C. Ronaldo can’t just run from kick off down the line up in the box shoot and score. By having such a tight control over how players and your team defend, goals are much harder to come by and that leaves the player feeling much more satisfied when they eventually hit the back of the net. Shooting is harder than ever, however it’s much more realistic and more intense. Games won’t go up to 5 or 6 goals a piece but instead be more akin to real world scores such as 1-0 or 2-1 with the odd 3 to 4-0 victory if your opponent gives up.
If a player wishes to turn off all assisted options for passing and shooting they may do so, but be warned that whilst PES is difficult turning off all these options could result in disaster. PES is a difficult game and always has been, especially with the very little assistance involved in its gameplay. Players have indeed perfected the level of gameplay present within the franchise but for newcomers or casual players it is not recommended. The ball requires the delicate touch and performing tricks to pass an opponent are satisfying when pulled off but getting too cocky can lose you the ball.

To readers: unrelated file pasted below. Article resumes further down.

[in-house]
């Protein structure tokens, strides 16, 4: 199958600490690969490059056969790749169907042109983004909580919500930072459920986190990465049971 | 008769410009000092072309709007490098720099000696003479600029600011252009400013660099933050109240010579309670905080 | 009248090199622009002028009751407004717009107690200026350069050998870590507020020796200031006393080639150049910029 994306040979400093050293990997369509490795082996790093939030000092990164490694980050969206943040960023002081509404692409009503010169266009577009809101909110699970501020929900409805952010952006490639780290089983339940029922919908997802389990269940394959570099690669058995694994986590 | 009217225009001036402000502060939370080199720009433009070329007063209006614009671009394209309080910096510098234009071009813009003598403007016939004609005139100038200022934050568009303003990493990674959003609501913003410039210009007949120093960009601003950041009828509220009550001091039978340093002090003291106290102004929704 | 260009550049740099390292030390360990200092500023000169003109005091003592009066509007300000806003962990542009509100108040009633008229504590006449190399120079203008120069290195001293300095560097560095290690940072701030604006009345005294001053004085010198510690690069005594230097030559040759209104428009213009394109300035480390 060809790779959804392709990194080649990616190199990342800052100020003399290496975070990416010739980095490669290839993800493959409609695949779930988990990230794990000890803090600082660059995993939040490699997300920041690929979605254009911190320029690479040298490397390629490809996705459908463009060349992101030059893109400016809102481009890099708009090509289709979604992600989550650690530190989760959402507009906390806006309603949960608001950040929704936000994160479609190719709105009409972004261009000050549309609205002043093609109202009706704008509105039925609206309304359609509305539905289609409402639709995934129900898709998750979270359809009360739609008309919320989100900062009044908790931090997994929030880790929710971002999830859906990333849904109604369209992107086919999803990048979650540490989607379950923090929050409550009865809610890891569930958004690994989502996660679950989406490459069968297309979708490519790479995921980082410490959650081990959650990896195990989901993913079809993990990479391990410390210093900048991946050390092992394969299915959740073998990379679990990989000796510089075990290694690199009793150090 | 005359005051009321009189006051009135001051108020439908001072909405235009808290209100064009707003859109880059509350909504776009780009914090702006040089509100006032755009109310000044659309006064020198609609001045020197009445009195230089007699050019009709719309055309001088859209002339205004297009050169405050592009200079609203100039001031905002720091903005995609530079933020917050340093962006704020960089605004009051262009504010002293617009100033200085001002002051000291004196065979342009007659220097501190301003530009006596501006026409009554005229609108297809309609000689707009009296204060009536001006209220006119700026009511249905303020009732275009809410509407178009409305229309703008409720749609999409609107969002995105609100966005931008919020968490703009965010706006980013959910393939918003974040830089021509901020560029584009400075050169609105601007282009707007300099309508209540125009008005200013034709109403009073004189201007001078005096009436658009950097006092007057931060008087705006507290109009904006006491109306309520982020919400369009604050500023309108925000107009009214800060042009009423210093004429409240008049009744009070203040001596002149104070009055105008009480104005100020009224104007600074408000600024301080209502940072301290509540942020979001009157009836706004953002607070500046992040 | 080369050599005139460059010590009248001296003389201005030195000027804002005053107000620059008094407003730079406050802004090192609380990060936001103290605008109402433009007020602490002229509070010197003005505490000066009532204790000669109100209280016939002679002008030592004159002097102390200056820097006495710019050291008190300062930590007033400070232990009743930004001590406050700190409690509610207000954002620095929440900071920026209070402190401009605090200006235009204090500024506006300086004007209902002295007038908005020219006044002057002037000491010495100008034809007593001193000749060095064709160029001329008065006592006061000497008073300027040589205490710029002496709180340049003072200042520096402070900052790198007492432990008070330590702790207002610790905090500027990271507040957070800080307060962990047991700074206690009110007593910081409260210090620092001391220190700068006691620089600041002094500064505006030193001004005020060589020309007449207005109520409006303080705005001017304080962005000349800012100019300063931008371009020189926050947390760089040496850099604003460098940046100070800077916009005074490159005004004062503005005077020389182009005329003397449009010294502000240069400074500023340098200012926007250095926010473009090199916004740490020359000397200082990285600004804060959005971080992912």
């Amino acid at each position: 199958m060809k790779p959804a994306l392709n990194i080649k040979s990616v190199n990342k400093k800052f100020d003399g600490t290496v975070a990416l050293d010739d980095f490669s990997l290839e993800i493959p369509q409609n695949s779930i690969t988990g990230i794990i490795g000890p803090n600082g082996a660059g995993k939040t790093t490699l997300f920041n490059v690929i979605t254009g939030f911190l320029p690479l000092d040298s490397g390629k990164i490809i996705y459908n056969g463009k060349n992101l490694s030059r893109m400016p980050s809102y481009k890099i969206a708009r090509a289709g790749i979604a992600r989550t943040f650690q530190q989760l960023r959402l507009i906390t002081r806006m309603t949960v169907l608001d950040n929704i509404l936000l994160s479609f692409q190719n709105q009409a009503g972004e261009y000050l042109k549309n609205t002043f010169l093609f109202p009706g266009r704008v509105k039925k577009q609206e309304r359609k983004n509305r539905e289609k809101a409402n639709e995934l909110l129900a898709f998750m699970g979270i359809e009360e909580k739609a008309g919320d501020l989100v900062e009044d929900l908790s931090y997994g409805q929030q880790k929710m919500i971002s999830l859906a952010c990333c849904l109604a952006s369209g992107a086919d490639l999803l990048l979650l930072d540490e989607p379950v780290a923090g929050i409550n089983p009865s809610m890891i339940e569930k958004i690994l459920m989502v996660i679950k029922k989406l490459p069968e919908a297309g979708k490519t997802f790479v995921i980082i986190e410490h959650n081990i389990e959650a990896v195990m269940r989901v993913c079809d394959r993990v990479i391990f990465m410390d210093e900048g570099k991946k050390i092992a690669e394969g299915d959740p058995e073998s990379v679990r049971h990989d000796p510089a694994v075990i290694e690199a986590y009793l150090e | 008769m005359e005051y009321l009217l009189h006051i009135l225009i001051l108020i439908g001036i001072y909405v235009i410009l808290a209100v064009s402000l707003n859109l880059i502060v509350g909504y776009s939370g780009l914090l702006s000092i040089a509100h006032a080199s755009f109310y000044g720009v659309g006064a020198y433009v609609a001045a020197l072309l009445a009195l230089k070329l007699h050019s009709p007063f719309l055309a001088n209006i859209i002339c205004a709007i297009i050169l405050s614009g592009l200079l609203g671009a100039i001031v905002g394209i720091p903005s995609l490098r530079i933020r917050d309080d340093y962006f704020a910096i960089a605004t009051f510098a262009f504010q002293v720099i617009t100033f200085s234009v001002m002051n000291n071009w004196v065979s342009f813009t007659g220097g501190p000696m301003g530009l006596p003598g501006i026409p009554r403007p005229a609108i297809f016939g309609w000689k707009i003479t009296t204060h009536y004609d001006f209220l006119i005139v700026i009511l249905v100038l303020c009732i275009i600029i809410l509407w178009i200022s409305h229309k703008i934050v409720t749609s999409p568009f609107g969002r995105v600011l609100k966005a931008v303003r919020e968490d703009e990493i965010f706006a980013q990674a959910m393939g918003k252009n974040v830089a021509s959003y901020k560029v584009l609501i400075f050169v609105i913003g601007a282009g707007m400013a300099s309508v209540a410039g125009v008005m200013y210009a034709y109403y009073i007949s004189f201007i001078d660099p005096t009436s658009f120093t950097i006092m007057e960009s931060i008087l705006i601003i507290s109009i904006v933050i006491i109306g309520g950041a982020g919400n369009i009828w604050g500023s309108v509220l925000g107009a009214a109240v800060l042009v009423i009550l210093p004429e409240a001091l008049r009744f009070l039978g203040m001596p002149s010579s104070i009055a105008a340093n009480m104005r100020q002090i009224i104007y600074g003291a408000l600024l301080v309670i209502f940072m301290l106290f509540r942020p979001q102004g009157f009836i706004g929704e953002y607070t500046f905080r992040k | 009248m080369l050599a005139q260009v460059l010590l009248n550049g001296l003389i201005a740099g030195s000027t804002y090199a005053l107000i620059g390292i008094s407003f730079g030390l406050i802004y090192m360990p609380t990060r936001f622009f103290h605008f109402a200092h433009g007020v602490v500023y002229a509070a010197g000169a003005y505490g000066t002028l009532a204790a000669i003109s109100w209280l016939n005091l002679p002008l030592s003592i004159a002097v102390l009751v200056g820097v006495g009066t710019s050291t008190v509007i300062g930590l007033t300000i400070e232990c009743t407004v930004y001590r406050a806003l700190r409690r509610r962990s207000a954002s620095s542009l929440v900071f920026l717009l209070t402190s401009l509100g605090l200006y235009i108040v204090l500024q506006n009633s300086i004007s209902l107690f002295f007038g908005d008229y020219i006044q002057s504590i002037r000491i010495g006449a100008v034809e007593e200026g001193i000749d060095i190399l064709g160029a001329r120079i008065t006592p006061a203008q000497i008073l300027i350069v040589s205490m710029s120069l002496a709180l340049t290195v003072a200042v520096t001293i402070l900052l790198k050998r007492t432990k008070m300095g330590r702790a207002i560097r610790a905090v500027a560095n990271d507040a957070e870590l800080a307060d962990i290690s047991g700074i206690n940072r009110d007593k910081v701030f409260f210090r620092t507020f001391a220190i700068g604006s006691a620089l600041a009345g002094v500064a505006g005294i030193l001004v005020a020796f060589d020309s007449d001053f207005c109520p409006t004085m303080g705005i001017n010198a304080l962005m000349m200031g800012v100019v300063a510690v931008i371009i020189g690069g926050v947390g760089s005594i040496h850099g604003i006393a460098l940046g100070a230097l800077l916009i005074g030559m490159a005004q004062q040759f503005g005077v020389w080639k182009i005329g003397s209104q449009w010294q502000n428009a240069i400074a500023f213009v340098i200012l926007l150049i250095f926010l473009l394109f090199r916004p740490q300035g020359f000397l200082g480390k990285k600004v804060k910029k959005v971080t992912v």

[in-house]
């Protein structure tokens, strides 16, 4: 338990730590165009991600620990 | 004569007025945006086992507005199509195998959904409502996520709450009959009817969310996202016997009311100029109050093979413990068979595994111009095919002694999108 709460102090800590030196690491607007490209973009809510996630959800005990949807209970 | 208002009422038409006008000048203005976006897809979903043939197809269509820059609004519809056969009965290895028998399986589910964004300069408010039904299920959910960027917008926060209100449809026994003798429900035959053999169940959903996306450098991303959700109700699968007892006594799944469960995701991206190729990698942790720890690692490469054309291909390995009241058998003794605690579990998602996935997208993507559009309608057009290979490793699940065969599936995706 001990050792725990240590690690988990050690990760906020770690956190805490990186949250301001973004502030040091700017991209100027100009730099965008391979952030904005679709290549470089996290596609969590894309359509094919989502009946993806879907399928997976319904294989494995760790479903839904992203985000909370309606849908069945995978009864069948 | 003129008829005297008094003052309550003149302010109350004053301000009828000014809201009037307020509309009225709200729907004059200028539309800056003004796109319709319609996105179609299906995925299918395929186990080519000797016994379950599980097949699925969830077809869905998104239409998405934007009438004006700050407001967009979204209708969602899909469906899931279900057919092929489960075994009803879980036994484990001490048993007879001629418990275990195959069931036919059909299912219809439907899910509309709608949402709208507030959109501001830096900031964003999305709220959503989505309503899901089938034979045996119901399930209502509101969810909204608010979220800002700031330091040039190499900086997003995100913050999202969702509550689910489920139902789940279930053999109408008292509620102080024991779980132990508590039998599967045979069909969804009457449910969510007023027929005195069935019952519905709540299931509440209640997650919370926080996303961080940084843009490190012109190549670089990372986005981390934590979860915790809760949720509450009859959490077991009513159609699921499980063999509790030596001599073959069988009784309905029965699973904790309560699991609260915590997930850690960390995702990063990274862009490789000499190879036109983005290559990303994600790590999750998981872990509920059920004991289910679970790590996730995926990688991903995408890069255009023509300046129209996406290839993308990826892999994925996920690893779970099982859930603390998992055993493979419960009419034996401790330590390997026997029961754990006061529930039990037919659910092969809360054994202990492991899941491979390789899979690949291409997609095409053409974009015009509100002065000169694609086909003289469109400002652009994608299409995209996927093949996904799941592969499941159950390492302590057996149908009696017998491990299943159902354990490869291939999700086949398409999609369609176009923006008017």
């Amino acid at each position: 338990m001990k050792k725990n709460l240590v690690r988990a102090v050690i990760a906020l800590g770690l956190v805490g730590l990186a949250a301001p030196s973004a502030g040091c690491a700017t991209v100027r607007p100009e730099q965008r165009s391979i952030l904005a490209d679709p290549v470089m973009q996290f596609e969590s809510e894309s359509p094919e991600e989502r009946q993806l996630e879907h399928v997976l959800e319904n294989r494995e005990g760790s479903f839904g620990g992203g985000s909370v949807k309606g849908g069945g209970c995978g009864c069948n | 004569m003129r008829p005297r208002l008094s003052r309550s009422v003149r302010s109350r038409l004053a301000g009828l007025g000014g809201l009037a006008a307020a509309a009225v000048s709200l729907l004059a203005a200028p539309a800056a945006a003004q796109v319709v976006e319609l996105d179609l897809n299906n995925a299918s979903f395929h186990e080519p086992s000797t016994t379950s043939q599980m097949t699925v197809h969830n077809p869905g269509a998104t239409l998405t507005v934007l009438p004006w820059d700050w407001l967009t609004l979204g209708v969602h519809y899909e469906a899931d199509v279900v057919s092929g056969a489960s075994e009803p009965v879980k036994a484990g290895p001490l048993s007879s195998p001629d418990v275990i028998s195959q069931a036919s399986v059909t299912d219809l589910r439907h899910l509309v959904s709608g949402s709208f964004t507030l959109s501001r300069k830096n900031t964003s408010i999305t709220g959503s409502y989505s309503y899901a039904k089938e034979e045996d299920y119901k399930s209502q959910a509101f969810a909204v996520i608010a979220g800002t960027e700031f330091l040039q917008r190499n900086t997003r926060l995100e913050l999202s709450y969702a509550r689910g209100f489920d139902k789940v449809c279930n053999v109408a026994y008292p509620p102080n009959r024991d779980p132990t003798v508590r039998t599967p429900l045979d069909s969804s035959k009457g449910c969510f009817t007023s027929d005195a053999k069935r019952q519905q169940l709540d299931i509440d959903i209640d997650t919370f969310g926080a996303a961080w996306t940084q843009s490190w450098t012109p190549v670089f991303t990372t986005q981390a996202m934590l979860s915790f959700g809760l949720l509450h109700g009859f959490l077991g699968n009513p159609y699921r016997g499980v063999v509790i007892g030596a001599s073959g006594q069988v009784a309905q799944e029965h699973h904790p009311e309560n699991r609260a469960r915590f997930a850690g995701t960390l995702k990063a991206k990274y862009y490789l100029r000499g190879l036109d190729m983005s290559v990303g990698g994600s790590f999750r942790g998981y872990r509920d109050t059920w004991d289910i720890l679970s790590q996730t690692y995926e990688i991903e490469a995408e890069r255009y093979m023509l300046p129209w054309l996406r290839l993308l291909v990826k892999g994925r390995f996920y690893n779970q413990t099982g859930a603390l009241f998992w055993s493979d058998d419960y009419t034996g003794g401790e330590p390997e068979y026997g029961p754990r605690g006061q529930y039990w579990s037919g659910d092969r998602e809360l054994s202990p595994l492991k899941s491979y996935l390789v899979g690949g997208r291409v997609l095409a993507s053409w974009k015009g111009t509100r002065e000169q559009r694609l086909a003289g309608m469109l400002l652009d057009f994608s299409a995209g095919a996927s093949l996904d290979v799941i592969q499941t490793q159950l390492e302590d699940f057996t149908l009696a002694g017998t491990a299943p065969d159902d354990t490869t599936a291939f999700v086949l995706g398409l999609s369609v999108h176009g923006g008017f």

Higher prolific players have better first touches than lower ranking players, and it clearly shows. They occasionally misplace a hospital ball given to them but overall they are consistent, and allow you to create a passage of play with some basic passing and crosses.
I, myself, play turf soccer every Monday and have been playing for roughly 4-5 years now. I’m not the best player who can rainbow the goalkeeper, or roll the ball over and take on a whole team, but I can dig up a sense of determination and play a solid amount of football that requires again, a calculated approach rather than just taking the ball and running down the field. I make the odd mistake when I don’t listen to my teammates, but I don’t just kick the ball everywhere or ‘Hero Run’.